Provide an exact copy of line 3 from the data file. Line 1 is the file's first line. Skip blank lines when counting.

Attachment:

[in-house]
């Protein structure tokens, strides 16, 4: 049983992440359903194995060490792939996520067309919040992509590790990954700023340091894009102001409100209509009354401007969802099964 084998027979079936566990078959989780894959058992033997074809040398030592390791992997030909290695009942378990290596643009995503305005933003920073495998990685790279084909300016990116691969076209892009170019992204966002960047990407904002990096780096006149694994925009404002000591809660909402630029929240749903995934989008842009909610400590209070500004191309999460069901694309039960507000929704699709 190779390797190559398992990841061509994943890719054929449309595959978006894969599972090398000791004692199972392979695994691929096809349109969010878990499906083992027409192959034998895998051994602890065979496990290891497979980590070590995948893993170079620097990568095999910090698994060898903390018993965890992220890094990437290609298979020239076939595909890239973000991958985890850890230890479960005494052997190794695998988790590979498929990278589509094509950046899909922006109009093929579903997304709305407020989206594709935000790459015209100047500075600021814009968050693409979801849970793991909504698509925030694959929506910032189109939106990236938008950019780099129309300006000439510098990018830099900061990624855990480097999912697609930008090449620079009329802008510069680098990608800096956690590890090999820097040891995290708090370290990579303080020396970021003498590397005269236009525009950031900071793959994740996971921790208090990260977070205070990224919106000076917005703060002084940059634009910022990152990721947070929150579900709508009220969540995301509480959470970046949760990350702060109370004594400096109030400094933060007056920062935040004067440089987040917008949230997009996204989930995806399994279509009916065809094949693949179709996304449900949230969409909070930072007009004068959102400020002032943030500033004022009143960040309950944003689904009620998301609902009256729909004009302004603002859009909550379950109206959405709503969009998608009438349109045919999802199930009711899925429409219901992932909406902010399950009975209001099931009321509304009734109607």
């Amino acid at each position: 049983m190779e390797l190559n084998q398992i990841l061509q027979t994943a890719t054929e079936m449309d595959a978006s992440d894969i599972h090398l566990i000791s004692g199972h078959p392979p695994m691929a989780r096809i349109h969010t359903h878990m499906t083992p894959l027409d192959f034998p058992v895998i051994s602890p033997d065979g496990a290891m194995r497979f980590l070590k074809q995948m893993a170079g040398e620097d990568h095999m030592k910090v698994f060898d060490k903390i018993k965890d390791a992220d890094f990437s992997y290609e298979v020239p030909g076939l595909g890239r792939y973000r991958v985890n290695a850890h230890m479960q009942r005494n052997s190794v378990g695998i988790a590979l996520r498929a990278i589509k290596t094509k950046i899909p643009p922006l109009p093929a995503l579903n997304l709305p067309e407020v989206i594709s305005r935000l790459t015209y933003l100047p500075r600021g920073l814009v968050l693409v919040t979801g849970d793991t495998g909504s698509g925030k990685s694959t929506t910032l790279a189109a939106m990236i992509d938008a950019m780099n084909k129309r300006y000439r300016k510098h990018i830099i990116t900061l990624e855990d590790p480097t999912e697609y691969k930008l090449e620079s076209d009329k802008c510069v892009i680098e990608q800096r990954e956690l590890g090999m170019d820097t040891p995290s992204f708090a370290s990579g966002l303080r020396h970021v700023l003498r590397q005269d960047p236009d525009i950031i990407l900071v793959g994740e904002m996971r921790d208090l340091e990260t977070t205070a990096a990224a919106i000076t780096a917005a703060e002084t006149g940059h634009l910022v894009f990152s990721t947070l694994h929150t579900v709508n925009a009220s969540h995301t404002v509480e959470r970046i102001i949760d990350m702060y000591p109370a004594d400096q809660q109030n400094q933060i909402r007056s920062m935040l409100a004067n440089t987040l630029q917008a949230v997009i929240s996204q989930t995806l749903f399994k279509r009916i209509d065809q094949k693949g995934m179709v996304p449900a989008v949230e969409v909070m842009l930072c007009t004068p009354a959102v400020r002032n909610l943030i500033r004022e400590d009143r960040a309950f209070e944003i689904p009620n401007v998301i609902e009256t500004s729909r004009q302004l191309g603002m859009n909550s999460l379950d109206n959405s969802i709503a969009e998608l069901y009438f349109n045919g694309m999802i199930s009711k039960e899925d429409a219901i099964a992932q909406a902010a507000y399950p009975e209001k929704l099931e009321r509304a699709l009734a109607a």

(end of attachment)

């Amino acid at each position: 049983m190779e390797l190559n084998q398992i990841l061509q027979t994943a890719t054929e079936m449309d595959a978006s992440d894969i599972h090398l566990i000791s004692g199972h078959p392979p695994m691929a989780r096809i349109h969010t359903h878990m499906t083992p894959l027409d192959f034998p058992v895998i051994s602890p033997d065979g496990a290891m194995r497979f980590l070590k074809q995948m893993a170079g040398e620097d990568h095999m030592k910090v698994f060898d060490k903390i018993k965890d390791a992220d890094f990437s992997y290609e298979v020239p030909g076939l595909g890239r792939y973000r991958v985890n290695a850890h230890m479960q009942r005494n052997s190794v378990g695998i988790a590979l996520r498929a990278i589509k290596t094509k950046i899909p643009p922006l109009p093929a995503l579903n997304l709305p067309e407020v989206i594709s305005r935000l790459t015209y933003l100047p500075r600021g920073l814009v968050l693409v919040t979801g849970d793991t495998g909504s698509g925030k990685s694959t929506t910032l790279a189109a939106m990236i992509d938008a950019m780099n084909k129309r300006y000439r300016k510098h990018i830099i990116t900061l990624e855990d590790p480097t999912e697609y691969k930008l090449e620079s076209d009329k802008c510069v892009i680098e990608q800096r990954e956690l590890g090999m170019d820097t040891p995290s992204f708090a370290s990579g966002l303080r020396h970021v700023l003498r590397q005269d960047p236009d525009i950031i990407l900071v793959g994740e904002m996971r921790d208090l340091e990260t977070t205070a990096a990224a919106i000076t780096a917005a703060e002084t006149g940059h634009l910022v894009f990152s990721t947070l694994h929150t579900v709508n925009a009220s969540h995301t404002v509480e959470r970046i102001i949760d990350m702060y000591p109370a004594d400096q809660q109030n400094q933060i909402r007056s920062m935040l409100a004067n440089t987040l630029q917008a949230v997009i929240s996204q989930t995806l749903f399994k279509r009916i209509d065809q094949k693949g995934m179709v996304p449900a989008v949230e969409v909070m842009l930072c007009t004068p009354a959102v400020r002032n909610l943030i500033r004022e400590d009143r960040a309950f209070e944003i689904p009620n401007v998301i609902e009256t500004s729909r004009q302004l191309g603002m859009n909550s999460l379950d109206n959405s969802i709503a969009e998608l069901y009438f349109n045919g694309m999802i199930s009711k039960e899925d429409a219901i099964a992932q909406a902010a507000y399950p009975e209001k929704l099931e009321r509304a699709l009734a109607a």